Eventually my dreams of opening my own shop outside of the big city became a reality. It was tough and not as easy as I thought it would be, but I loved the boat-friendly seaside town of Marblehead, Massachusetts. My store was quaint but classy, and was in a basement shop below a popular leather shop. It did not take long for the local population to warm up to the “city boy.”
Business was pretty good when I first opened. You can call it fate or bad timing or just bad luck, the 1980s resulted in one of the worst recessions that hit New England in decades, and the prices of gold and silver shot through the roof six months after I opened shop. Needless to say the jewelry biz as a whole suffered immensely, and after four lean years and a family to support, I was forced close my life-long dream and leave Marblehead.
I was fortunate to gain employment with the U.S. Postal Service when many of my friends were getting laid off or lost jobs due to the severe downturn that caused businesses and factories to tighten their belts or close completely.
During my hiatus I always had a full functioning goldsmith shop at home, so I kept my hand at my true trade, still creating and repairing jewelry for my loyal clientele; I managed to keep them for many years, while still employed full time with the U.S. Postal Service. I soon partnered with a fellow diamond-setter, who also left the big city to follow his dreams, but he relocated to New Hampshire and that was that.
I resigned from the post office in ‘89 and went to work again as a goldsmith for a major Boston jeweler that had nine stores throughout New England. All was fine and dandy for a couple of years…problem was, the managers (bosses) were basically jewelry illiterate and only basic salespeople (I called them “vacuum cleaner salesmen”), and all that mattered was their commissionsand the store’s bottom line. There was no romancing the stone or jewelry in this company…it was all about the money, insane sales goals of $40K to $50K a day! Once you work for yourself, it’s hard to take orders from numbskulls.
So here I was the bench jeweler in the corner, not a high-pressured salesperson who worked on commissions, and I wound up being one of the top salespersons in our store.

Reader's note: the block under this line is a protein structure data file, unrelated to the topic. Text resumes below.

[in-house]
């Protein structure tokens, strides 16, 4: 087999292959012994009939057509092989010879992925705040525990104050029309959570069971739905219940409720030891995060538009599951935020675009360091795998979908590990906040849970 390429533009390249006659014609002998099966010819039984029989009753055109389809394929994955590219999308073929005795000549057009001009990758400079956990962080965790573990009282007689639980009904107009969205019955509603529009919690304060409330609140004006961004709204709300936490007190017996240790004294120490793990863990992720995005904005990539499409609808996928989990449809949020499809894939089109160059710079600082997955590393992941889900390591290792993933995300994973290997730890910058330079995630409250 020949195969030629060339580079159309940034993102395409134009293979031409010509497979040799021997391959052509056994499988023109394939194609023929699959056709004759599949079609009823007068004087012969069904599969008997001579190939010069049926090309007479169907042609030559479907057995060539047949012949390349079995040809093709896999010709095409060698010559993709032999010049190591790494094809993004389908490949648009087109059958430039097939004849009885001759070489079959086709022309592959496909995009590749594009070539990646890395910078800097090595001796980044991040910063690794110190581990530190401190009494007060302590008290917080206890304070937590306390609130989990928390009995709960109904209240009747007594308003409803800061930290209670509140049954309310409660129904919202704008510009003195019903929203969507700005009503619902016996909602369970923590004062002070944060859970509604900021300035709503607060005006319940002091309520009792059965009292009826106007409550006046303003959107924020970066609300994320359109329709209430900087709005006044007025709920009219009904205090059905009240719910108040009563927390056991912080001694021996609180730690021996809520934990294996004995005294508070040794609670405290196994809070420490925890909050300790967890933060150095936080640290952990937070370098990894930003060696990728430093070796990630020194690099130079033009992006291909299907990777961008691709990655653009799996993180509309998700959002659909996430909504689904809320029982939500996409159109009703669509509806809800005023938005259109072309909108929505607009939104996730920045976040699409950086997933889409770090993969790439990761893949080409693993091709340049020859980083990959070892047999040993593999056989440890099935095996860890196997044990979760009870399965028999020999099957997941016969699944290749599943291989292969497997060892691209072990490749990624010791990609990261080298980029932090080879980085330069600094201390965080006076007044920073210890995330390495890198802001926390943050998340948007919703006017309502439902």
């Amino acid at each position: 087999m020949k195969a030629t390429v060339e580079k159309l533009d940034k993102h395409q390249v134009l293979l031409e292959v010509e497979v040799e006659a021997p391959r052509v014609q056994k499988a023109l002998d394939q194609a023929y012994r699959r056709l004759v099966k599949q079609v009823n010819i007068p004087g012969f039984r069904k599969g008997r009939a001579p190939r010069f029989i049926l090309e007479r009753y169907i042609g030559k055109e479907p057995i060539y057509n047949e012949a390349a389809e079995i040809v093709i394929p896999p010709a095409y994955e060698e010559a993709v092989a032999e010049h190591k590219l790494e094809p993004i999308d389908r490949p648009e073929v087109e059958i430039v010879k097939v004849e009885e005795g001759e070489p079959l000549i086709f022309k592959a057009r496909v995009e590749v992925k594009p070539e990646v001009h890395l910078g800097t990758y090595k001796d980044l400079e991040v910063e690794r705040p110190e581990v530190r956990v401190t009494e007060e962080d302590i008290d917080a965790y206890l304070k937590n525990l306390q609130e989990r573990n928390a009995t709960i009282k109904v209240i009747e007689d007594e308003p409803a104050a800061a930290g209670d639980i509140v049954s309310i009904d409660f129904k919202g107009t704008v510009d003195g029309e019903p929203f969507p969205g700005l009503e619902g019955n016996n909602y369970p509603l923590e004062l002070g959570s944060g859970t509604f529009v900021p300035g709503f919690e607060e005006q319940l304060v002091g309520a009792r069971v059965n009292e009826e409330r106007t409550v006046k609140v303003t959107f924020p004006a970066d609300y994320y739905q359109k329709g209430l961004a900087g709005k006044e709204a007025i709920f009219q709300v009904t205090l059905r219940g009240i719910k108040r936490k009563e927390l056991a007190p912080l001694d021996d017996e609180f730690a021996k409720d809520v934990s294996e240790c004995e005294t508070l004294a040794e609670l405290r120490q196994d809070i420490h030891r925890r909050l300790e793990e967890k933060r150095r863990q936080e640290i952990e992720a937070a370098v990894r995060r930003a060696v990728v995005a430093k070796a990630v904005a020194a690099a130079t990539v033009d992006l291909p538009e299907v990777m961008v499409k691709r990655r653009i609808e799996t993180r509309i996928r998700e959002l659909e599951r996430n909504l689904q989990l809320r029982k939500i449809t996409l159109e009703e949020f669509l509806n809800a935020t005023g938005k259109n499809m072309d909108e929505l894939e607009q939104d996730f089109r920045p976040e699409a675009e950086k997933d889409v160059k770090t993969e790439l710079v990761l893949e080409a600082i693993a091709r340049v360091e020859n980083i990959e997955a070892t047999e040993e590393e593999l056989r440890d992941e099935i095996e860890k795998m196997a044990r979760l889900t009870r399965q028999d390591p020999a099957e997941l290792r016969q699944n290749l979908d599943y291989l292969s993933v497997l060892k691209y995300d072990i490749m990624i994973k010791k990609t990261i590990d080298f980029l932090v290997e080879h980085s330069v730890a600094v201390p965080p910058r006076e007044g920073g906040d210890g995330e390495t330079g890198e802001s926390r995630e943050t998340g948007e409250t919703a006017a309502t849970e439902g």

The district managers found out and soon the owner of the company came to chat with me. Come to find out I used to get coffee and lunch for his grandfather, Isadore who owned an antique jewelry shop in the jeweler’s building back in the 60s. He was the classiest, kindest and most knowledgeable jeweler I ever met. I learned a lot about antique jewelry; he truly loved every piece he sold and each piece of jewelry had a history and a story. Always impeccably dressed, he was a true gentleman. Needless to say, the president of the company, Bob Ross and I hit it off while reminiscing and trading stories about his beloved grandfather Isadore.
Things were going pretty well until yet another recession hit New England. Bob, the president, had to close several stores, and then there were pay cuts and loss of health care. I saw the writing on the wall. Then out of the blue I got a phone call from an old customer from my trade shop days who despite the tough times was doing quite well. She begged me to work for her, I consented and all was well for a couple of years, but the jewelry bubble seemed to burst even there and once again, I was told because I was the highest paid employee, I would have to go, because they would save money by using a jewelry repair trade shop in Boston (Ironic isn’t it?).
So when the tough gets going the tough goes on vacation! I took the family on what I considered a well-deserved vacation to…Marco Island, Florida! My Mom had been snow birding there for a couple of years and asked us to come. To be honest, I never heard of the place, yet it was the best two weeks of my life. So I went back to Boston, sold the house and packed up the U-Haul, and it was Marco or bust!